Sunday, March 21, 2010

Comics, Freud, and Cyclops

I’m working on an autobiographical comic book right now while I still have the luxury of only one job. Like my books and screenplays and short stories, I don’t have a clear story to keep everything intact. All things I create, including this blog, are “bursts of creativity” (Burrell) that express my current mindset instead of describing it in a linear story. I like it better that way. Short and simple and I can articulate my angst by demonstration, however inaccessible. There’s got to be a market for that in this attention deficient nation.

The story’s about love, like all my other stuff. It’s dynamic, moving, moving, moving, like all my other stuff. And, it’s sexually explicit, like all my other stuff. I don’t know if society has made me so sexually amoral or if my brain isn’t progressive enough to think past my own enormous hog.* Maybe it’s a combination of both. Either way, Freud deserves a high five.

I only mention the comic book because if you see me commenting around the blogosphere, “liking” your Facebook status, or writing an irrelevant three-paragraph post about my deviant thoughts, I’ve wrestled my imagination to a standstill (that’s not a masturbatory reference, you dirty beast), and I’m avoiding looking at my flaccid artistry directly in its cyclopic eye (masturbatory reference). So, don’t encourage me!

*Did you click on the link? Perv. But seriously, I get that.

Monday, March 15, 2010

Austin, a Pictorial (the Zilker Park Kite Festival Edition!)

I had never been to the Zilker Park Kite Festival even though it's been an annual tradition here in Austin since 1929. I went yesterday, and it is now my favorite thing in town. Screw the ACL Festival and SXSW (which is going on right now too). Who gives a crap about Austin's movie and theatre scene. Why should I care that the Star of Texas Fair and Rodeo is, at this moment, in full swing? I want to fly a kite, and by George, I did.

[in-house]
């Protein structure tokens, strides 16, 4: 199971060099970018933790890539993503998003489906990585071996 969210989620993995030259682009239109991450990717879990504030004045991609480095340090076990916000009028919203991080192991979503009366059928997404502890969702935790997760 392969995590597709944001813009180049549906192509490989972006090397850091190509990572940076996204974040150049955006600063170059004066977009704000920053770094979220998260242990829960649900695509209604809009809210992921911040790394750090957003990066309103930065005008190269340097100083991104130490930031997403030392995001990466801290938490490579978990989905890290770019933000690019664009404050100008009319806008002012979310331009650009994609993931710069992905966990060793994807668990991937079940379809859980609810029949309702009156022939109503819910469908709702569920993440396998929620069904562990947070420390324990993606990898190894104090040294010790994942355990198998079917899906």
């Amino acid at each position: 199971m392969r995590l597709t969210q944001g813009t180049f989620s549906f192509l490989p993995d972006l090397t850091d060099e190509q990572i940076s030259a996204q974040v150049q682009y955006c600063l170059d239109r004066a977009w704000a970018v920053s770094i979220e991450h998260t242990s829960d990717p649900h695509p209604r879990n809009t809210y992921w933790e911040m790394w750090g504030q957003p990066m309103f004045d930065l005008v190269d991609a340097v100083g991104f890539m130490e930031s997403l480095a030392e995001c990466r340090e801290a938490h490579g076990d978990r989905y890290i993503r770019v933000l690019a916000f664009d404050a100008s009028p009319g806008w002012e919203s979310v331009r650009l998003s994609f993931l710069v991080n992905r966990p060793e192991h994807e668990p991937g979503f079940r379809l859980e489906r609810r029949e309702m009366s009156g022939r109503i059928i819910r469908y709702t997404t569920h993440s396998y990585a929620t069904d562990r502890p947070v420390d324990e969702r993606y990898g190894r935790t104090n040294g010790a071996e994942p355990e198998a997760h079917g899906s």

I encourage you to click on the pictures below for a close up.

Wednesday, March 10, 2010

I'd rather be stupid.

I quit one of my jobs last week. Why, you ask? Because it was awful. In fact, for some time, I had intended to write a tell-all exposé on the shitty contract practices of General Motors, but then I realized that I was working at a call center and that there’s nothing new to expose about a place where work is outsourced domestically as well as overseas in order to prevent workers from coalescing into unions. Everyone knows that. So, I quit. I did, however, learn that there are many, many crazy/angry people in this country. And call after Tea Bagger call, I was demoralized by their discontent. It wears a person down, and many nights, I found myself pacing before my desk as restless and unsatisfied as the maniacs who’d think themselves the only ones to come up with the phrase “Obama Motors.” I voted for the man and went to his inauguration, you shithead, so don’t automatically assume I’d applaud your half-assed creativity because I don’t have a “nigger nose,” as one caller put it. See what I mean? I think my final push out of there was the day what’s-his-face burned his house down and flew his plane into a building I’d recognized since ’85 when I’d roll past it on my school bus. His suicide note was passed around within hours, and I was unsettled to find it (with the exception of his violent solution) so alarmingly rational. We live in a class hierarchy, people, and the irony of so many of my indentured coworkers shaking their heads in collective pity was not lost on me. So, I quit before my raging blood pressure caused a stroke, but since I have no intention of splatting my precious body onto the side of a government building, I now I need a second job. *sob*